Source: Human Rights Watch
Author(s): Human Rights Watch
Original Link: https://www.hrw.org/world-report/2019/country-chapters/egypt
Since President Abdel Fattah al-Sisi secured a second term in a largely unfree and unfair presidential election in March, his security forces have escalated a campaign of intimidation, violence, and arrests against political opponents, civil society activists, and many others who have simply voiced mild criticism of the government. The Egyptian government and state media have framed this repression under the guise of combating terrorism, and al-Sisi has increasingly invoked terrorism and the country’s state of emergency law to silence peaceful activists.
The government continued to silence critics through arrests and unfair prosecutions of journalists and bloggers, and the parliament issued severely restrictive laws that further curtail freedom of speech and access to information. The intensified crackdown also includes lesbian, gay, bisexual, and transgender (LGBT) activists, artists, and alleged or self-described atheists. Authorities have placed hundreds of people and entities on the country’s terrorism list and seized their assets for alleged terrorism links without any hearing or proper due process.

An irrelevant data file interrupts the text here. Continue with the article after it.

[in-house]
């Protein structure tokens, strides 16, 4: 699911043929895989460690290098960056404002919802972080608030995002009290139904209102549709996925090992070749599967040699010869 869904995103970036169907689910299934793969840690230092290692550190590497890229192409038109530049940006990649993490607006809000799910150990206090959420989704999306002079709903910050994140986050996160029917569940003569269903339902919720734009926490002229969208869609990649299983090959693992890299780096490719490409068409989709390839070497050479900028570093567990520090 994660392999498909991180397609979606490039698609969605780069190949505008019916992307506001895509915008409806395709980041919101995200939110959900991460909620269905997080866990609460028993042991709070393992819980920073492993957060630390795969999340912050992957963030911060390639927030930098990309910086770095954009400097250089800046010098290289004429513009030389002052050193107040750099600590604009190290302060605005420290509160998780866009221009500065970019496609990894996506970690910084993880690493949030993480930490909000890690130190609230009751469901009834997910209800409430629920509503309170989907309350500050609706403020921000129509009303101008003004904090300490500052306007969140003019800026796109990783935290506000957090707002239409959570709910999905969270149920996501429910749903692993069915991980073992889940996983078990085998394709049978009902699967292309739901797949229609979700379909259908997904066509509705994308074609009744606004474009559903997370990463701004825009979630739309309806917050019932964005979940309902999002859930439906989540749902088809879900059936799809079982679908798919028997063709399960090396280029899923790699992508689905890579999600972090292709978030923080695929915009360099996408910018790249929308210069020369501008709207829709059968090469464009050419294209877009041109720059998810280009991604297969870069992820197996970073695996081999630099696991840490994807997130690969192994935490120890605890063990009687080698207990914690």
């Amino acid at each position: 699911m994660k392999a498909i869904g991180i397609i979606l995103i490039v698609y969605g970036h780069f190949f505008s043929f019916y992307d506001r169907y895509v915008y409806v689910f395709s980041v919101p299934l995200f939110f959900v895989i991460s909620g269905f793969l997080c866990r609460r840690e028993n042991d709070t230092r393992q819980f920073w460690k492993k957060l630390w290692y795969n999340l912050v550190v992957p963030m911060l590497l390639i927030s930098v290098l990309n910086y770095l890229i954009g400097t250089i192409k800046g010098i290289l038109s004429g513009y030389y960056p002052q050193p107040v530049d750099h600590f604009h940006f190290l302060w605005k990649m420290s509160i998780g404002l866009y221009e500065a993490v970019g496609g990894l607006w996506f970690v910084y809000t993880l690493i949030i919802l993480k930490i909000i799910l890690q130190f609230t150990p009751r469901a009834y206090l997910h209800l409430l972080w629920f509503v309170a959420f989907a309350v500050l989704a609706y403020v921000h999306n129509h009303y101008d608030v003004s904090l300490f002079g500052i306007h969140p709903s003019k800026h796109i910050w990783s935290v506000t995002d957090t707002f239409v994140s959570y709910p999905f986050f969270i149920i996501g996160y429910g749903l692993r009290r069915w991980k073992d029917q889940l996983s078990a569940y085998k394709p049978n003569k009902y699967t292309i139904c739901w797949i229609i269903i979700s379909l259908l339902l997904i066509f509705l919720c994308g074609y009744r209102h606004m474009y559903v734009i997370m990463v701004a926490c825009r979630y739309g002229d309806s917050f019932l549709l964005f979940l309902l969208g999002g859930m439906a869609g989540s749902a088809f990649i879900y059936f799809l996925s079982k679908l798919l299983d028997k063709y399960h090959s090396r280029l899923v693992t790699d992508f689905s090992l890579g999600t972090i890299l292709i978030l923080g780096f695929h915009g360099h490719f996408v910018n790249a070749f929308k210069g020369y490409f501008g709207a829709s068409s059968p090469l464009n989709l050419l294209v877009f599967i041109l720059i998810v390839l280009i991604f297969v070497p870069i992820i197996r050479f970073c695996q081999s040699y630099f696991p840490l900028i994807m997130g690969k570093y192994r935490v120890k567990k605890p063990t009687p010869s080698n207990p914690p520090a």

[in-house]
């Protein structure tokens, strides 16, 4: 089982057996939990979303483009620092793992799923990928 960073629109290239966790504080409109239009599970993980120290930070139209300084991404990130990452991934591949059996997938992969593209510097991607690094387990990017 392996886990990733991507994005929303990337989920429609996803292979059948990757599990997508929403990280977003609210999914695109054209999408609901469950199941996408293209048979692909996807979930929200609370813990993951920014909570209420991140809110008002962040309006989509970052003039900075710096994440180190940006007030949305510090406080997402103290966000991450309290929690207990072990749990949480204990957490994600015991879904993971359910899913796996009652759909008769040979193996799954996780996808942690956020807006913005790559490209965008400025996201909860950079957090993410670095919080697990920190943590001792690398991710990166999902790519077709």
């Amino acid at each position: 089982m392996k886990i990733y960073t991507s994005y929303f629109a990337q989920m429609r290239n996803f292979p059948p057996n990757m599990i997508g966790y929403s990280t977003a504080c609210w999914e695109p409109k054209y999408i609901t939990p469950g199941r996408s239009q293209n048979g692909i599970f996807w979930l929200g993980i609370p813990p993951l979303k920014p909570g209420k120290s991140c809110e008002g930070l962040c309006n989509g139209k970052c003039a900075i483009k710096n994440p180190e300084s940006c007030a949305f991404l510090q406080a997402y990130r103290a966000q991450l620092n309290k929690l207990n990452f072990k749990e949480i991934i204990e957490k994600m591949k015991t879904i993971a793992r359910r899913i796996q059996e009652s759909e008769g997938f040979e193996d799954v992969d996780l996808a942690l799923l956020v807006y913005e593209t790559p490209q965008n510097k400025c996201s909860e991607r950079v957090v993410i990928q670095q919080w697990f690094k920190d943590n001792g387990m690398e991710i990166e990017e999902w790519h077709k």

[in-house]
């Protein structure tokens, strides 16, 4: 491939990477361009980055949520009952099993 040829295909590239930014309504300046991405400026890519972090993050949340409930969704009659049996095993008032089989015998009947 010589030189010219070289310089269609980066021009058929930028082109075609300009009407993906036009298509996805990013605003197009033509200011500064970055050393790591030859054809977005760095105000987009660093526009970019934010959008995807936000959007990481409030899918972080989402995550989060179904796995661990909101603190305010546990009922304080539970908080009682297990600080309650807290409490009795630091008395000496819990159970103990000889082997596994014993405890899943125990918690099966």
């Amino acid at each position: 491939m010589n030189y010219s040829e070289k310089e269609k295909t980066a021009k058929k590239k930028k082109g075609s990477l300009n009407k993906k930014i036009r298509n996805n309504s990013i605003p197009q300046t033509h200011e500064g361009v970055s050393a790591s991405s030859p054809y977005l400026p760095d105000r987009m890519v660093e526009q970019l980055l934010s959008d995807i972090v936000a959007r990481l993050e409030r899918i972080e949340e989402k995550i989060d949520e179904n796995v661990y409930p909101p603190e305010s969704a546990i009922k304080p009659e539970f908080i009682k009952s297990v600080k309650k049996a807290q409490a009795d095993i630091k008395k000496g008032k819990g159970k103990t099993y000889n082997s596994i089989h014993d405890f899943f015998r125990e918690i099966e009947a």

In addition to using the exceptional State Security Courts, for which court decisions cannot be appealed, authorities continue to prosecute thousands of civilians before military courts. Both court systems are inherently abusive and do not meet minimum due process standards.
In North Sinai, where government forces have been fighting an ISIS-affiliated group called Sinai Province (Wilayat Sinai), the army committed flagrant abuses of residents’ rights that amount in certain cases to collective punishment. Beginning in January, the army launched the most intensive wave of home demolitions in Sinai in years.
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